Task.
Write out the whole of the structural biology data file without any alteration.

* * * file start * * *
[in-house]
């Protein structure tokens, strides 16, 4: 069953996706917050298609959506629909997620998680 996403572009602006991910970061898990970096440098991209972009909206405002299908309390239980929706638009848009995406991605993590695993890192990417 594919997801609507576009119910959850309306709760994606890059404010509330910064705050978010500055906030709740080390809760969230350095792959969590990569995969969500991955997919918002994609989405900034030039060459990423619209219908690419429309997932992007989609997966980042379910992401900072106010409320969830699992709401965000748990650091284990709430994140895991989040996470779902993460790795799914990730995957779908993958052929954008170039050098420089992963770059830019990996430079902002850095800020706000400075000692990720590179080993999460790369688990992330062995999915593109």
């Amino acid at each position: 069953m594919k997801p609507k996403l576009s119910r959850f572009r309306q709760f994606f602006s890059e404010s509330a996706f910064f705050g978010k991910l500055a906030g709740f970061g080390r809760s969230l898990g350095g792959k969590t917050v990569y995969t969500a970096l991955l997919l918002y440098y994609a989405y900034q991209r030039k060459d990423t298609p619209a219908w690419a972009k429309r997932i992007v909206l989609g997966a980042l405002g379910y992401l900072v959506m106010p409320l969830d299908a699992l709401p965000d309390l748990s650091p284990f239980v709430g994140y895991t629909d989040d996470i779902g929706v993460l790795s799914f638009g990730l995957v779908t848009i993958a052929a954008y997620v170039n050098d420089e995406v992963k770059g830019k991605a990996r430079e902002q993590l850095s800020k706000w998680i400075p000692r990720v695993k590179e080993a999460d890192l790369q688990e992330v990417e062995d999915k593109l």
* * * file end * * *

[in-house]
């Protein structure tokens, strides 16, 4: 069953996706917050298609959506629909997620998680 996403572009602006991910970061898990970096440098991209972009909206405002299908309390239980929706638009848009995406991605993590695993890192990417 594919997801609507576009119910959850309306709760994606890059404010509330910064705050978010500055906030709740080390809760969230350095792959969590990569995969969500991955997919918002994609989405900034030039060459990423619209219908690419429309997932992007989609997966980042379910992401900072106010409320969830699992709401965000748990650091284990709430994140895991989040996470779902993460790795799914990730995957779908993958052929954008170039050098420089992963770059830019990996430079902002850095800020706000400075000692990720590179080993999460790369688990992330062995999915593109």
């Amino acid at each position: 069953m594919k997801p609507k996403l576009s119910r959850f572009r309306q709760f994606f602006s890059e404010s509330a996706f910064f705050g978010k991910l500055a906030g709740f970061g080390r809760s969230l898990g350095g792959k969590t917050v990569y995969t969500a970096l991955l997919l918002y440098y994609a989405y900034q991209r030039k060459d990423t298609p619209a219908w690419a972009k429309r997932i992007v909206l989609g997966a980042l405002g379910y992401l900072v959506m106010p409320l969830d299908a699992l709401p965000d309390l748990s650091p284990f239980v709430g994140y895991t629909d989040d996470i779902g929706v993460l790795s799914f638009g990730l995957v779908t848009i993958a052929a954008y997620v170039n050098d420089e995406v992963k770059g830019k991605a990996r430079e902002q993590l850095s800020k706000w998680i400075p000692r990720v695993k590179e080993a999460d890192l790369q688990e992330v990417e062995d999915k593109l």